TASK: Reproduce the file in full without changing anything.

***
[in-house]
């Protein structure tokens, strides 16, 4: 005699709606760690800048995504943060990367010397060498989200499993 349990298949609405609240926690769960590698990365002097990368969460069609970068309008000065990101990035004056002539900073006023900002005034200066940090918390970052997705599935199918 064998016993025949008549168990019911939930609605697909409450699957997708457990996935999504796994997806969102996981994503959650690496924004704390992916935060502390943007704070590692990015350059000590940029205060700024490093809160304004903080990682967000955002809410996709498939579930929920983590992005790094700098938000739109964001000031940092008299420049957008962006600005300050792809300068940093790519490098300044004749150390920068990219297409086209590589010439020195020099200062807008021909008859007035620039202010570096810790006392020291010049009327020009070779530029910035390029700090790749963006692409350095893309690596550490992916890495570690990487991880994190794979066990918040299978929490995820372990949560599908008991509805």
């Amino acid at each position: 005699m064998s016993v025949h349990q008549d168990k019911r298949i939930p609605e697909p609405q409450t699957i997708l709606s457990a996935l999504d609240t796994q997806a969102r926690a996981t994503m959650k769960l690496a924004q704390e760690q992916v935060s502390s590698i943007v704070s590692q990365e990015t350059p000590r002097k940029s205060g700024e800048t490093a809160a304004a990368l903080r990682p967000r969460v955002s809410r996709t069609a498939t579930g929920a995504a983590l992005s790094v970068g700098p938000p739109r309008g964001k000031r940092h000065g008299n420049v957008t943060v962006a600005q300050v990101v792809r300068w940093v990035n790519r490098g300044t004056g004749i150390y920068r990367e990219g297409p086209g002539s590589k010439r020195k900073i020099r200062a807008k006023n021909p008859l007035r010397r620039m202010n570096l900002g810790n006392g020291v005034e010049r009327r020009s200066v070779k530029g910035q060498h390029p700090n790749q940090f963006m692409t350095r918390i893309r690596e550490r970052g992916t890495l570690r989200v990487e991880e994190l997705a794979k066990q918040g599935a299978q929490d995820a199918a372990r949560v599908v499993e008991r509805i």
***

[in-house]
């Protein structure tokens, strides 16, 4: 005699709606760690800048995504943060990367010397060498989200499993 349990298949609405609240926690769960590698990365002097990368969460069609970068309008000065990101990035004056002539900073006023900002005034200066940090918390970052997705599935199918 064998016993025949008549168990019911939930609605697909409450699957997708457990996935999504796994997806969102996981994503959650690496924004704390992916935060502390943007704070590692990015350059000590940029205060700024490093809160304004903080990682967000955002809410996709498939579930929920983590992005790094700098938000739109964001000031940092008299420049957008962006600005300050792809300068940093790519490098300044004749150390920068990219297409086209590589010439020195020099200062807008021909008859007035620039202010570096810790006392020291010049009327020009070779530029910035390029700090790749963006692409350095893309690596550490992916890495570690990487991880994190794979066990918040299978929490995820372990949560599908008991509805």
């Amino acid at each position: 005699m064998s016993v025949h349990q008549d168990k019911r298949i939930p609605e697909p609405q409450t699957i997708l709606s457990a996935l999504d609240t796994q997806a969102r926690a996981t994503m959650k769960l690496a924004q704390e760690q992916v935060s502390s590698i943007v704070s590692q990365e990015t350059p000590r002097k940029s205060g700024e800048t490093a809160a304004a990368l903080r990682p967000r969460v955002s809410r996709t069609a498939t579930g929920a995504a983590l992005s790094v970068g700098p938000p739109r309008g964001k000031r940092h000065g008299n420049v957008t943060v962006a600005q300050v990101v792809r300068w940093v990035n790519r490098g300044t004056g004749i150390y920068r990367e990219g297409p086209g002539s590589k010439r020195k900073i020099r200062a807008k006023n021909p008859l007035r010397r620039m202010n570096l900002g810790n006392g020291v005034e010049r009327r020009s200066v070779k530029g910035q060498h390029p700090n790749q940090f963006m692409t350095r918390i893309r690596e550490r970052g992916t890495l570690r989200v990487e991880e994190l997705a794979k066990q918040g599935a299978q929490d995820a199918a372990r949560v599908v499993e008991r509805i």